Much as I love Kathleen Hanna, I’m still not “With Her.”
I love feminist dance-punk band, Le Tigre, and was initially excited to hear that the group, which has been inactive since 2011, was releasing new music this year. Once I learned the song, titled, “I’m With Her,” is little more than a glorified pep-rally commercial for Hillary Clinton, however, my enthusiasm dropped considerably.
While it is hardly surprising that Le Tigre frontwoman, Kathleen Hanna (a pioneering force in the punk/post-punk sub-genre known as “riot grrrl,” with bands like Bikini Kill and the Julie Ruin) is supporting Clinton over the overtly misogynist, Donald Trump in the presidential election, the song’s easy sloganeering and questionable equation of Clinton with feminism is nonetheless, disappointing.
I learned long ago to tune out when my favorite bands or musicians—even the more avant-garde ones—started telling listeners how to vote, as it almost always entails voting for Democrats.
But, for a musician like Hanna, long known for her lyrical themes of feminism and radical politics, the endorsement of the corporatist Clinton-Kaine ticket is an especially bitter pill to swallow. Indeed, punk-rock was always anti-establishment, and anti-corporatist in nature.
Perhaps the Dead Kennedy’s Jello Biafra was correct when he declared, back on 1986’s “Chickenshit Conformist,” “Punk’s not dead, it just deserves to die/When it becomes another stale cartoon.”
The fact that, musically, “I’m With Her” is trite and uninspiring hardly helps matters. The song kicks off with a “one-two-three” count-off so requisite of Le Tigre’s earlier work. “Who do we want?” the rhyming verse continues. “We want HRC!”
Later, the band makes its corporate-ladder inspired “feminism” blatant:
“I’m with her/To the top/She [Clinton] is with us/We won’t stop.”
Not only are the lyrics uncharacteristically lazy, but the line suggesting the bourgeois Clinton is “with us” also causes me to question just how financially successful Le Tigre was in its initial run. (When I listened to the band during college, most of my peers and roommates had never heard of them.) The point being, for working-class people, the coveted Goldman Sachs speaker and former Wal-Mart director is most certainly not “with us.”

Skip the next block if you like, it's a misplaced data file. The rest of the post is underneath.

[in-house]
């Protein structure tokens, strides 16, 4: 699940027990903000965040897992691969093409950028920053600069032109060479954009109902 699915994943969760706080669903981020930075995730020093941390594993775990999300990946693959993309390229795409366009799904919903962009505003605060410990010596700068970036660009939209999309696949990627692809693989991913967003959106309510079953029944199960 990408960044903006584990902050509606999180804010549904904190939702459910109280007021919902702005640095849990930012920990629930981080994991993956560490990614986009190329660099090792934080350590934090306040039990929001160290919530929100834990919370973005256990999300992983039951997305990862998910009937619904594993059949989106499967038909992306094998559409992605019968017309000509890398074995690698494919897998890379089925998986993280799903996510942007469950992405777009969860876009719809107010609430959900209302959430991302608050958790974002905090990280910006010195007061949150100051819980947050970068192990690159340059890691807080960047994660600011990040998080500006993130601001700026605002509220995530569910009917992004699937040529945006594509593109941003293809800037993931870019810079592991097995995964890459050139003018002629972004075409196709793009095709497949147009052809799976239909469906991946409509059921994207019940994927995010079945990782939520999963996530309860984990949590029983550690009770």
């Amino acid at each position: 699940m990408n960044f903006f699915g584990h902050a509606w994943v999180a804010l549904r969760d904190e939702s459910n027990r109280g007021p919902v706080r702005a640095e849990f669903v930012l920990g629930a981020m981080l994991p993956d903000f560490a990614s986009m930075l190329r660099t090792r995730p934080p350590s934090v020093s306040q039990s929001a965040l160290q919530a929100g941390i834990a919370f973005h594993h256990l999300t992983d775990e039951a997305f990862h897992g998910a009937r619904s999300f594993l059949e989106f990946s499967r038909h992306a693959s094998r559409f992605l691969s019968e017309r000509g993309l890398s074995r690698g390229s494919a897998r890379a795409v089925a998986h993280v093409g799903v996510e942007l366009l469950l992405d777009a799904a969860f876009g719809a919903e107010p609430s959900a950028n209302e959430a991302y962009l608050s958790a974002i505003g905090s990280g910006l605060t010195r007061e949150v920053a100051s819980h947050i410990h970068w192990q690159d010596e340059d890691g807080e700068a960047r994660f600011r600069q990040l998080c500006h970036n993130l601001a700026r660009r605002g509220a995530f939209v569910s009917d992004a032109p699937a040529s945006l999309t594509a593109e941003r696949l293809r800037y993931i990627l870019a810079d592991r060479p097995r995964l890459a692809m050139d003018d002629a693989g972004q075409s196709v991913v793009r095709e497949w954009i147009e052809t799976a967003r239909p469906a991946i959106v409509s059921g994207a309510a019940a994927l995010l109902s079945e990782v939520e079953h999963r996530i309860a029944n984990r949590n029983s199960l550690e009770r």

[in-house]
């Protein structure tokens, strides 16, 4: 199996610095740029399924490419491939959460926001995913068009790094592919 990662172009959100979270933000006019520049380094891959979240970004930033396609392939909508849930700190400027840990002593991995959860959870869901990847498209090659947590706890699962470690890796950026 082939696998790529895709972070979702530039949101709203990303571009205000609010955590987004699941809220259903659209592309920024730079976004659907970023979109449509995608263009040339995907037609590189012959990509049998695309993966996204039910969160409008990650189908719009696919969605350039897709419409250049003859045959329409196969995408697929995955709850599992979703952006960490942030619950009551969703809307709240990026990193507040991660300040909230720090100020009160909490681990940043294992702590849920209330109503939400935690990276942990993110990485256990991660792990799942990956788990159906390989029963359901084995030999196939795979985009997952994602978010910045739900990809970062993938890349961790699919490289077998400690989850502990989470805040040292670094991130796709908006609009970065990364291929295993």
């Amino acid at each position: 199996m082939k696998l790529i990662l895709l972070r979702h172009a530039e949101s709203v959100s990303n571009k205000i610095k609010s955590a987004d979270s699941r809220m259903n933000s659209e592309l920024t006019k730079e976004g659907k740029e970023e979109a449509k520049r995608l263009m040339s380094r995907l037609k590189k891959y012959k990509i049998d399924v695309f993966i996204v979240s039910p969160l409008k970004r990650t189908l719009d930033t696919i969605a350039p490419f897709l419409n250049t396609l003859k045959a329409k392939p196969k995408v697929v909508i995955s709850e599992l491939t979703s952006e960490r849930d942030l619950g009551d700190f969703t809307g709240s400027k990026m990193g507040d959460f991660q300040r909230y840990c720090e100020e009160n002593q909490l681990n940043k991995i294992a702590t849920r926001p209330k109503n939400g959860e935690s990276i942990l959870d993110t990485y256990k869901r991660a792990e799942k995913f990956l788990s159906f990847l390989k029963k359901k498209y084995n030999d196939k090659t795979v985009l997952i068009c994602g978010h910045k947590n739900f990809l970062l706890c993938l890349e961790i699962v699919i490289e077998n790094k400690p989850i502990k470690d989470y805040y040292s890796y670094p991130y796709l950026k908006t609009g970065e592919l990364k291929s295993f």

(To be fair, the three members of Le Tigre likely have more in common, economically, with small business owners, which Marx classified as “petite bourgeois.” These typically self-employed workers often straddle the line between working-class and bourgeoisie–though they usually own at least some of the means of production.)
I point to Le Tigre’s pro-Clinton song because in many ways it stands as “Exhibit A” in the slow, agonizing subversion of feminism from a genuine cultural grassroots movement for gender equality and working-class women’s empowerment, into another empty marketing scheme for the elite.
Feminism as it currently exists is little more than an appeal to the corporate state for inclusion. Millionaires like Sheryl Sandberg and General Motors CEO Mary Barra claim to speak for all women by co-opting the language and spirit of feminism. They disingenuously insist they can relate to the plight of the average working-class woman. And, through books like Sandberg’s self-help bestseller, Lean In: Women, Work and the Will to Lead, they claim to offer women the “expert advice” and “skills” necessary to “have it all.”
For the corporate media the ascension of a few privileged women like Sandberg into corporate offices, reinforces their perpetual narrative that we now live in a “post-feminist” society, where the major work of feminism is basically complete. This claim, incidentally, is no different from the equally fatuous narrative of the “post-racial” society, as evidenced by the election of Barack Obama.
If only either concept were true.
Certainly, Clinton’s (now seemingly inevitable) election as the first female president will represent a significant mark of progress for some women–specifically, the wealthy bourgeoisie.
As for working-class women (and men)…? They will almost certainly continue to struggle economically in a system that essentially enslaves working-class people who have nothing to sell but their labor power.